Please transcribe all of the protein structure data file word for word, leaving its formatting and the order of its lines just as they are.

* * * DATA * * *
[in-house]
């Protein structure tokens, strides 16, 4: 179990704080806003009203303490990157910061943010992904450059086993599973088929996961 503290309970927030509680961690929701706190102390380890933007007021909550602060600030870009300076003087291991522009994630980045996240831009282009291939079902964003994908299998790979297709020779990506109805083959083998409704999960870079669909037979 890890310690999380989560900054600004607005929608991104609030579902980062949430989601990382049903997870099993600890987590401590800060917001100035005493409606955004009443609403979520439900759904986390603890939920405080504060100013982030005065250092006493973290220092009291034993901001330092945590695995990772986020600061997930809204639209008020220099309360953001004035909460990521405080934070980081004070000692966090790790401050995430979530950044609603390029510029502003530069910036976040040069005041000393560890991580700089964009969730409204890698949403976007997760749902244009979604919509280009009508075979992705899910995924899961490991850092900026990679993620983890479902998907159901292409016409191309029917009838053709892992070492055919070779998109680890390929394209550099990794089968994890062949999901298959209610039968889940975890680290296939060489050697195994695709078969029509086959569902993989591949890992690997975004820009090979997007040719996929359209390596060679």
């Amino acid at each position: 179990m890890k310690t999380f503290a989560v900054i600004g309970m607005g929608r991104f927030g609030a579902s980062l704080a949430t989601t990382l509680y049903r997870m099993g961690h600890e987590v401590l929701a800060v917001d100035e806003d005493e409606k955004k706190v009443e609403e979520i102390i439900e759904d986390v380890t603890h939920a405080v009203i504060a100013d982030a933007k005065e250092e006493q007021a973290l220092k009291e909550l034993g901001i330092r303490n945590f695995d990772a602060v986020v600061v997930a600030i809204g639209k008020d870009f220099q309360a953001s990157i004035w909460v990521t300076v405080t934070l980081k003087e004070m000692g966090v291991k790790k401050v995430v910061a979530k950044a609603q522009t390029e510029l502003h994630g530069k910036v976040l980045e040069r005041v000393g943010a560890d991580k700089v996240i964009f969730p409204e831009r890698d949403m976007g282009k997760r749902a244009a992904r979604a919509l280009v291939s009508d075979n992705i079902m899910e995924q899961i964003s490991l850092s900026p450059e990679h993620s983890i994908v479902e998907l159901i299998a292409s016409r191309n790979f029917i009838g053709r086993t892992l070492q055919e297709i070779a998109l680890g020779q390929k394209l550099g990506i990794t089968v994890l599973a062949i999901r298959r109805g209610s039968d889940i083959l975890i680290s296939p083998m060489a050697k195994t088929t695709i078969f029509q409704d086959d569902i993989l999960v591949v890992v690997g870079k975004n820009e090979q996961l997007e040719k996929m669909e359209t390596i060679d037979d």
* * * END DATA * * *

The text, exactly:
[in-house]
């Protein structure tokens, strides 16, 4: 179990704080806003009203303490990157910061943010992904450059086993599973088929996961 503290309970927030509680961690929701706190102390380890933007007021909550602060600030870009300076003087291991522009994630980045996240831009282009291939079902964003994908299998790979297709020779990506109805083959083998409704999960870079669909037979 890890310690999380989560900054600004607005929608991104609030579902980062949430989601990382049903997870099993600890987590401590800060917001100035005493409606955004009443609403979520439900759904986390603890939920405080504060100013982030005065250092006493973290220092009291034993901001330092945590695995990772986020600061997930809204639209008020220099309360953001004035909460990521405080934070980081004070000692966090790790401050995430979530950044609603390029510029502003530069910036976040040069005041000393560890991580700089964009969730409204890698949403976007997760749902244009979604919509280009009508075979992705899910995924899961490991850092900026990679993620983890479902998907159901292409016409191309029917009838053709892992070492055919070779998109680890390929394209550099990794089968994890062949999901298959209610039968889940975890680290296939060489050697195994695709078969029509086959569902993989591949890992690997975004820009090979997007040719996929359209390596060679």
């Amino acid at each position: 179990m890890k310690t999380f503290a989560v900054i600004g309970m607005g929608r991104f927030g609030a579902s980062l704080a949430t989601t990382l509680y049903r997870m099993g961690h600890e987590v401590l929701a800060v917001d100035e806003d005493e409606k955004k706190v009443e609403e979520i102390i439900e759904d986390v380890t603890h939920a405080v009203i504060a100013d982030a933007k005065e250092e006493q007021a973290l220092k009291e909550l034993g901001i330092r303490n945590f695995d990772a602060v986020v600061v997930a600030i809204g639209k008020d870009f220099q309360a953001s990157i004035w909460v990521t300076v405080t934070l980081k003087e004070m000692g966090v291991k790790k401050v995430v910061a979530k950044a609603q522009t390029e510029l502003h994630g530069k910036v976040l980045e040069r005041v000393g943010a560890d991580k700089v996240i964009f969730p409204e831009r890698d949403m976007g282009k997760r749902a244009a992904r979604a919509l280009v291939s009508d075979n992705i079902m899910e995924q899961i964003s490991l850092s900026p450059e990679h993620s983890i994908v479902e998907l159901i299998a292409s016409r191309n790979f029917i009838g053709r086993t892992l070492q055919e297709i070779a998109l680890g020779q390929k394209l550099g990506i990794t089968v994890l599973a062949i999901r298959r109805g209610s039968d889940i083959l975890i680290s296939p083998m060489a050697k195994t088929t695709i078969f029509q409704d086959d569902i993989l999960v591949v890992v690997g870079k975004n820009e090979q996961l997007e040719k996929m669909e359209t390596i060679d037979d």